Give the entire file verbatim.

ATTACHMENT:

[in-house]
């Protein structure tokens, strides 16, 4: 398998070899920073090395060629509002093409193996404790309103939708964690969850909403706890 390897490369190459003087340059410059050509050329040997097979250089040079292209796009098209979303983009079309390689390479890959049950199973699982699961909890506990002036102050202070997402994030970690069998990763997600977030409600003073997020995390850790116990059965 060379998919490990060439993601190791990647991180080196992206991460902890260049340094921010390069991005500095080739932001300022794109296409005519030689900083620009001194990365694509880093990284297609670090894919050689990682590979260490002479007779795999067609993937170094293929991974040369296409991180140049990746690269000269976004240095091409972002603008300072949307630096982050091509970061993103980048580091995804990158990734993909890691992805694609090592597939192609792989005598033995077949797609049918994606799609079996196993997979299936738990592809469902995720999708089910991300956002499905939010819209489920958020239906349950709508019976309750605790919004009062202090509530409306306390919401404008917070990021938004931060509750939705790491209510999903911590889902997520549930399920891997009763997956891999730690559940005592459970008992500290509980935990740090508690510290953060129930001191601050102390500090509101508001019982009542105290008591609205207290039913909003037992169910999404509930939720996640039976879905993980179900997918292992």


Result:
[in-house]
């Protein structure tokens, strides 16, 4: 398998070899920073090395060629509002093409193996404790309103939708964690969850909403706890 390897490369190459003087340059410059050509050329040997097979250089040079292209796009098209979303983009079309390689390479890959049950199973699982699961909890506990002036102050202070997402994030970690069998990763997600977030409600003073997020995390850790116990059965 060379998919490990060439993601190791990647991180080196992206991460902890260049340094921010390069991005500095080739932001300022794109296409005519030689900083620009001194990365694509880093990284297609670090894919050689990682590979260490002479007779795999067609993937170094293929991974040369296409991180140049990746690269000269976004240095091409972002603008300072949307630096982050091509970061993103980048580091995804990158990734993909890691992805694609090592597939192609792989005598033995077949797609049918994606799609079996196993997979299936738990592809469902995720999708089910991300956002499905939010819209489920958020239906349950709508019976309750605790919004009062202090509530409306306390919401404008917070990021938004931060509750939705790491209510999903911590889902997520549930399920891997009763997956891999730690559940005592459970008992500290509980935990740090508690510290953060129930001191601050102390500090509101508001019982009542105290008591609205207290039913909003037992169910999404509930939720996640039976879905993980179900997918292992």